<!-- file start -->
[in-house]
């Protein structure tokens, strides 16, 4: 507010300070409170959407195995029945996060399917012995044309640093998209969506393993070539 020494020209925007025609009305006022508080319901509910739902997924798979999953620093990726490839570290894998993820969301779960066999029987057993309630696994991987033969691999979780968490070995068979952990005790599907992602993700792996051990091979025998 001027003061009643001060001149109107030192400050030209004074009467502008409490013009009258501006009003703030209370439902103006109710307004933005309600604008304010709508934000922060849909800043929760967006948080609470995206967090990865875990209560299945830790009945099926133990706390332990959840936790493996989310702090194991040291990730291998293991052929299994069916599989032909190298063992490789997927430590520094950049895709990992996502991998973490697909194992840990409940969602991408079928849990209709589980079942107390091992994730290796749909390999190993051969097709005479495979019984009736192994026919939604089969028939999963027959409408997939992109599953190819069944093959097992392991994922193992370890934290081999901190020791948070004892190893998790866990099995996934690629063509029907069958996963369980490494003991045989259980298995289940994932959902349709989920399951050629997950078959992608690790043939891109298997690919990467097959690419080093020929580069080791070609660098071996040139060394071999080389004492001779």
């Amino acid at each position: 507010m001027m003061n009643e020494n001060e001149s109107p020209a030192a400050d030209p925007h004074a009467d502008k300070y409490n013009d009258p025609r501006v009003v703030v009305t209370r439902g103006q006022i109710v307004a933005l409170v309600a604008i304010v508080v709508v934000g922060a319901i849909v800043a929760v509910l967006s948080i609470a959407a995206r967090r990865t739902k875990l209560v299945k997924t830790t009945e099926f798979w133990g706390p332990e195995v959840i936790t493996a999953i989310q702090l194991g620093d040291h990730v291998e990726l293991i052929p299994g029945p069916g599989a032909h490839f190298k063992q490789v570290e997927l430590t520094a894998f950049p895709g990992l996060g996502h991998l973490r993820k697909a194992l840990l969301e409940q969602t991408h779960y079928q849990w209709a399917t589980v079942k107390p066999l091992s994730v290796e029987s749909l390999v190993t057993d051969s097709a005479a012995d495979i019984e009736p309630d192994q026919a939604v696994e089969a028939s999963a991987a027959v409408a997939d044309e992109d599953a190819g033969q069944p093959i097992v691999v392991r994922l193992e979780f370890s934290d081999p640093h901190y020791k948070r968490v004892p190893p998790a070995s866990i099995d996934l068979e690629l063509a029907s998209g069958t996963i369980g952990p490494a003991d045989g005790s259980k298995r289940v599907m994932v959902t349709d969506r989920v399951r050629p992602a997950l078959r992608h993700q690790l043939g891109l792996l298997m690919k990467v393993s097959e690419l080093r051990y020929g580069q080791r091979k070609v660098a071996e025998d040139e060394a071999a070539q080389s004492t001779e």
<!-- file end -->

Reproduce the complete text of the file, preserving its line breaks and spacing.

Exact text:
[in-house]
């Protein structure tokens, strides 16, 4: 507010300070409170959407195995029945996060399917012995044309640093998209969506393993070539 020494020209925007025609009305006022508080319901509910739902997924798979999953620093990726490839570290894998993820969301779960066999029987057993309630696994991987033969691999979780968490070995068979952990005790599907992602993700792996051990091979025998 001027003061009643001060001149109107030192400050030209004074009467502008409490013009009258501006009003703030209370439902103006109710307004933005309600604008304010709508934000922060849909800043929760967006948080609470995206967090990865875990209560299945830790009945099926133990706390332990959840936790493996989310702090194991040291990730291998293991052929299994069916599989032909190298063992490789997927430590520094950049895709990992996502991998973490697909194992840990409940969602991408079928849990209709589980079942107390091992994730290796749909390999190993051969097709005479495979019984009736192994026919939604089969028939999963027959409408997939992109599953190819069944093959097992392991994922193992370890934290081999901190020791948070004892190893998790866990099995996934690629063509029907069958996963369980490494003991045989259980298995289940994932959902349709989920399951050629997950078959992608690790043939891109298997690919990467097959690419080093020929580069080791070609660098071996040139060394071999080389004492001779």
């Amino acid at each position: 507010m001027m003061n009643e020494n001060e001149s109107p020209a030192a400050d030209p925007h004074a009467d502008k300070y409490n013009d009258p025609r501006v009003v703030v009305t209370r439902g103006q006022i109710v307004a933005l409170v309600a604008i304010v508080v709508v934000g922060a319901i849909v800043a929760v509910l967006s948080i609470a959407a995206r967090r990865t739902k875990l209560v299945k997924t830790t009945e099926f798979w133990g706390p332990e195995v959840i936790t493996a999953i989310q702090l194991g620093d040291h990730v291998e990726l293991i052929p299994g029945p069916g599989a032909h490839f190298k063992q490789v570290e997927l430590t520094a894998f950049p895709g990992l996060g996502h991998l973490r993820k697909a194992l840990l969301e409940q969602t991408h779960y079928q849990w209709a399917t589980v079942k107390p066999l091992s994730v290796e029987s749909l390999v190993t057993d051969s097709a005479a012995d495979i019984e009736p309630d192994q026919a939604v696994e089969a028939s999963a991987a027959v409408a997939d044309e992109d599953a190819g033969q069944p093959i097992v691999v392991r994922l193992e979780f370890s934290d081999p640093h901190y020791k948070r968490v004892p190893p998790a070995s866990i099995d996934l068979e690629l063509a029907s998209g069958t996963i369980g952990p490494a003991d045989g005790s259980k298995r289940v599907m994932v959902t349709d969506r989920v399951r050629p992602a997950l078959r992608h993700q690790l043939g891109l792996l298997m690919k990467v393993s097959e690419l080093r051990y020929g580069q080791r091979k070609v660098a071996e025998d040139e060394a071999a070539q080389s004492t001779e």